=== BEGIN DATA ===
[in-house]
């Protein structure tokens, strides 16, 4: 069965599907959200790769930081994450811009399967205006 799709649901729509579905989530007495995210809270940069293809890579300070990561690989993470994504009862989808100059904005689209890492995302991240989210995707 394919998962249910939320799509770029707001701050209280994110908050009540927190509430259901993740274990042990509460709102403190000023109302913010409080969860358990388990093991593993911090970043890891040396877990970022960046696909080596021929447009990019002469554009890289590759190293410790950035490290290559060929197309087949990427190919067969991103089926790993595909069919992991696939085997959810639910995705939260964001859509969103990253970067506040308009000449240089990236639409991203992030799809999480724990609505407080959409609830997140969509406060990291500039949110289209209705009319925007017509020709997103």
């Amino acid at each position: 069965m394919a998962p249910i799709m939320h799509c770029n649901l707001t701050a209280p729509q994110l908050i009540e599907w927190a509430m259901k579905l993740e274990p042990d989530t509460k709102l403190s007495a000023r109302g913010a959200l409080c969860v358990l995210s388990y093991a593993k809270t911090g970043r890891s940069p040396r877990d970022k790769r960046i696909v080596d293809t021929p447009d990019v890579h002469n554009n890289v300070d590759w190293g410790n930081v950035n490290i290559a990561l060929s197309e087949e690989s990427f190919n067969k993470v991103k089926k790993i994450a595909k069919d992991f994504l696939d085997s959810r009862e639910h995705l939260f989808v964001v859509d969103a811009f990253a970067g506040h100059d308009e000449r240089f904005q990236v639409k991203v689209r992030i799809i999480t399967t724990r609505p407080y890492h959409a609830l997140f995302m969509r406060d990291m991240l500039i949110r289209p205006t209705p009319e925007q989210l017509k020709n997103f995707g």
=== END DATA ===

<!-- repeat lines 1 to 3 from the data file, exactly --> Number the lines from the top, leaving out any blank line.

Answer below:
[in-house]
């Protein structure tokens, strides 16, 4: 069965599907959200790769930081994450811009399967205006 799709649901729509579905989530007495995210809270940069293809890579300070990561690989993470994504009862989808100059904005689209890492995302991240989210995707 394919998962249910939320799509770029707001701050209280994110908050009540927190509430259901993740274990042990509460709102403190000023109302913010409080969860358990388990093991593993911090970043890891040396877990970022960046696909080596021929447009990019002469554009890289590759190293410790950035490290290559060929197309087949990427190919067969991103089926790993595909069919992991696939085997959810639910995705939260964001859509969103990253970067506040308009000449240089990236639409991203992030799809999480724990609505407080959409609830997140969509406060990291500039949110289209209705009319925007017509020709997103």
């Amino acid at each position: 069965m394919a998962p249910i799709m939320h799509c770029n649901l707001t701050a209280p729509q994110l908050i009540e599907w927190a509430m259901k579905l993740e274990p042990d989530t509460k709102l403190s007495a000023r109302g913010a959200l409080c969860v358990l995210s388990y093991a593993k809270t911090g970043r890891s940069p040396r877990d970022k790769r960046i696909v080596d293809t021929p447009d990019v890579h002469n554009n890289v300070d590759w190293g410790n930081v950035n490290i290559a990561l060929s197309e087949e690989s990427f190919n067969k993470v991103k089926k790993i994450a595909k069919d992991f994504l696939d085997s959810r009862e639910h995705l939260f989808v964001v859509d969103a811009f990253a970067g506040h100059d308009e000449r240089f904005q990236v639409k991203v689209r992030i799809i999480t399967t724990r609505p407080y890492h959409a609830l997140f995302m969509r406060d990291m991240l500039i949110r289209p205006t209705p009319e925007q989210l017509k020709n997103f995707g």